Cult-like behaviour [was Re: Kindness]

Jim Lee jlee54 at gmail.com
Sun Jul 15 20:28:15 EDT 2018



On 07/15/18 16:55, Steven D'Aprano wrote:
> On Sun, 15 Jul 2018 11:22:11 -0700, James Lee wrote:
>
>> On 7/15/2018 3:43 AM, Steven D'Aprano wrote:
>>> No. The real ten billion dollar question is how people in 2018 can
>>> stick their head in the sand and take seriously the position that
>>> Latin-1 (let alone ASCII) is enough for text strings.
>>>
>>>
>>>
>> Easy - for many people, 90% of the Python code they write is not
>> intended for world-wide distribution, let alone use.
> But they're not making claims about what works for *them*. If they did,
> I'd say "Okay, that works for you. Sorry you got left behind by
> progress." They're making grand sweeping claims about what works best for
> a language intended to be used by *everyone*.

"Intended to be used by *everyone*" is also a grand sweeping claim - but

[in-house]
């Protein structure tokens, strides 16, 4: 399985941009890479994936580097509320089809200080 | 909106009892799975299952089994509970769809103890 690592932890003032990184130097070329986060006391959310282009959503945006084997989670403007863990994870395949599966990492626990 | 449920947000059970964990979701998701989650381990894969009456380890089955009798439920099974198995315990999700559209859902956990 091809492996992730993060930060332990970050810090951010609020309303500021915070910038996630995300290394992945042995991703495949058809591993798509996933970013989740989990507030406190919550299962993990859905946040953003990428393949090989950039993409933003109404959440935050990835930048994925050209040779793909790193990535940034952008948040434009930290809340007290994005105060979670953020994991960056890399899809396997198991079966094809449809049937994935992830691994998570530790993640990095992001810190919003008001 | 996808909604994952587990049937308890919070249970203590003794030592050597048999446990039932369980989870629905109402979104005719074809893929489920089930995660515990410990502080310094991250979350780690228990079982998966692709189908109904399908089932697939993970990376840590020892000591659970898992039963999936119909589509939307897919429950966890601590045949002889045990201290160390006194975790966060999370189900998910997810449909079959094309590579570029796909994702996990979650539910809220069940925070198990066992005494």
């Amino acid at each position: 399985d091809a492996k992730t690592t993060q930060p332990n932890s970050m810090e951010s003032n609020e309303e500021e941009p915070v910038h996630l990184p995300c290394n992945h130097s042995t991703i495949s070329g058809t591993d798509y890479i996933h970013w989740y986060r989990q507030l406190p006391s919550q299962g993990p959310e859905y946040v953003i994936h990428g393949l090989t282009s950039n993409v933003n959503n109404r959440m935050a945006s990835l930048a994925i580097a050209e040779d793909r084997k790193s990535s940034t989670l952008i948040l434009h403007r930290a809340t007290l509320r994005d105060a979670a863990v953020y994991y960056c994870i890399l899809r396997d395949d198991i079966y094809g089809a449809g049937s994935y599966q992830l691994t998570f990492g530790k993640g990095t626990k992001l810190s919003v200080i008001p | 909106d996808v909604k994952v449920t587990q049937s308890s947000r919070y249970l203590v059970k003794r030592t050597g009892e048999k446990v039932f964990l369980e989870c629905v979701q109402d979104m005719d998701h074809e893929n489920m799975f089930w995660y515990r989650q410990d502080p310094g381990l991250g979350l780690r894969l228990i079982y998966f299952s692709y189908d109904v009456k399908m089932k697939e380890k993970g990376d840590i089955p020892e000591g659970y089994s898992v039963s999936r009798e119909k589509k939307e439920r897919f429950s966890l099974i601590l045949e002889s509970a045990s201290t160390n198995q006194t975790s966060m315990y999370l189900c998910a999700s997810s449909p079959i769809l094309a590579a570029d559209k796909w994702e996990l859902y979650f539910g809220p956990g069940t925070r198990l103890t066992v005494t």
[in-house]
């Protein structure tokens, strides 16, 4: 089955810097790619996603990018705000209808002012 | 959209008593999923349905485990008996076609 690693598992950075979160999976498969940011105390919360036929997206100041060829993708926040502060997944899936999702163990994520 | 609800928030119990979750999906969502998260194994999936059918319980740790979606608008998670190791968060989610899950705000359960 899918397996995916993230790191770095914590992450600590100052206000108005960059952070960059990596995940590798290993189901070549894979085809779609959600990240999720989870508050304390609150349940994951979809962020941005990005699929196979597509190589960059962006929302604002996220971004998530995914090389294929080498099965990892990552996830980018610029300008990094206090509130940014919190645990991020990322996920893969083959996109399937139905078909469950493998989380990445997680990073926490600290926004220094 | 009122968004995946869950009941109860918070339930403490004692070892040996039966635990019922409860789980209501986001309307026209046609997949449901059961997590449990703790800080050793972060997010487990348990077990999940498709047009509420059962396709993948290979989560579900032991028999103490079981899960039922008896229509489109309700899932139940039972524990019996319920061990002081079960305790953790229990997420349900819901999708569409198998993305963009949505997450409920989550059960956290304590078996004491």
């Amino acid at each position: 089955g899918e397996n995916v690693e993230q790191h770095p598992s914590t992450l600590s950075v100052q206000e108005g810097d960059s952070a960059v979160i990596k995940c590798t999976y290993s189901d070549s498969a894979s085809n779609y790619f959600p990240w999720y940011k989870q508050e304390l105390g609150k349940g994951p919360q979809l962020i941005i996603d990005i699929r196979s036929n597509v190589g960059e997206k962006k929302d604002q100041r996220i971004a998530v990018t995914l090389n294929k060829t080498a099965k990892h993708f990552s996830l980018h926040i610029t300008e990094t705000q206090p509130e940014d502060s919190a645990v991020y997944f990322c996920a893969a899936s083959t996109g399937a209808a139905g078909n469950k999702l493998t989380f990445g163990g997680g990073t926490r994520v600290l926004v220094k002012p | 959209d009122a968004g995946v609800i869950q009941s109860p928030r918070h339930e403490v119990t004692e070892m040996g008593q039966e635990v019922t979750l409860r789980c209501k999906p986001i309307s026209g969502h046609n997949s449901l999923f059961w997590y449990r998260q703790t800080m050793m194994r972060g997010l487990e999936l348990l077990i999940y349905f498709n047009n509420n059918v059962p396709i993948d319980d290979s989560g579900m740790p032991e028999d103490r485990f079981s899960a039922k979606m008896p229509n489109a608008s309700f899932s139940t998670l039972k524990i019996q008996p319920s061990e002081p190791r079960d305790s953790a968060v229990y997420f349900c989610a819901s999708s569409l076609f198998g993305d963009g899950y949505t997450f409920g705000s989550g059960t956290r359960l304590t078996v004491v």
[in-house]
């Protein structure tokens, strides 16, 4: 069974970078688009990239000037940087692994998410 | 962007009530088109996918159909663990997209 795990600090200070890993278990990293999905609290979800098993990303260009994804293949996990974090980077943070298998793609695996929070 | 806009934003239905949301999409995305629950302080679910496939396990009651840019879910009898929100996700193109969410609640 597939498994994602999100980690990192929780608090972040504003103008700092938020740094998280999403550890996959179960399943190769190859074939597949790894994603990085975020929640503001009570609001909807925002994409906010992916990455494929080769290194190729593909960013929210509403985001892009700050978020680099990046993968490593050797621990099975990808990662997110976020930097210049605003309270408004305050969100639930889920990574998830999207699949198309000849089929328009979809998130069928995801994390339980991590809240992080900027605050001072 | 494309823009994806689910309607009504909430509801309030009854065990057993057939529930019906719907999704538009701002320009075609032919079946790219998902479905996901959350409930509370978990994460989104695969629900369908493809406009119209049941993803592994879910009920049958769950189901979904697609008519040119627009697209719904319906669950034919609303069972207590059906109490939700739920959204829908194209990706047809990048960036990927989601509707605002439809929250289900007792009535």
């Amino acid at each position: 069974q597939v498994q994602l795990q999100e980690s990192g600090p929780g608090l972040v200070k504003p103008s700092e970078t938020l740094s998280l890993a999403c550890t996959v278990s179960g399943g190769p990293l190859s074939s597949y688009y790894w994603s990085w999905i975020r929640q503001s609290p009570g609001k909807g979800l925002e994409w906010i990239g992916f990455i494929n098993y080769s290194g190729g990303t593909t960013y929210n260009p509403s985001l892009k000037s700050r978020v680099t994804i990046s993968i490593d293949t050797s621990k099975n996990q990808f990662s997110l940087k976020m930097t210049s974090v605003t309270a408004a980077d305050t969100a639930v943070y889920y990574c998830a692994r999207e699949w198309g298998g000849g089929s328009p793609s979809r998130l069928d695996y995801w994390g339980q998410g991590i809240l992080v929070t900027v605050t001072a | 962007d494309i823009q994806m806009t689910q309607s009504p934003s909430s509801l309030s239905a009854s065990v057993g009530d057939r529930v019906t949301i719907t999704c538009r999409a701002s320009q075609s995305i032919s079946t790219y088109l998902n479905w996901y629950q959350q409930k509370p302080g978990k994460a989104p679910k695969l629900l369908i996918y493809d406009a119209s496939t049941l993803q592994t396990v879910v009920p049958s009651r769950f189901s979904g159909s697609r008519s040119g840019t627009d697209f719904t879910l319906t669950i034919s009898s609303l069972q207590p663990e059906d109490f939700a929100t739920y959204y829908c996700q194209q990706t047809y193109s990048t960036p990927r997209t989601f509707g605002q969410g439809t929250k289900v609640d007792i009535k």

I get your point.

If you define progress as the direction in which the majority moves, 
then progress is often wrong.


> Marko isn't saying "I know my use-case is atypical, but I inherited a
> code base where the bytes/pseudo-text duality of Python2 strings was
> helpful to me, and Python3's strict division into byte strings and text
> strings is less useful."
>
> Rather, he is making the sweeping generalisation that having a text
> string type *at all* is a mistake, because the Python 2 dual bytes+pseudo
> text approach is superior, *for everyone*.
>

I do agree that it was a step in the wrong direction, but I also realize 
that it works sufficiently for many use cases (not all).

>> The smart thing would be for a language to have a switch of some sort to
>> turn on/off all I18N features.
> The Python language has no builtin I18N features.
>

I don't want to argue over the definition of I18N.

Unicode is an attempt to solve at least one I18N issue - therefore 
Python *does* have builtin (and unavoidable) I18N features.

-Jim




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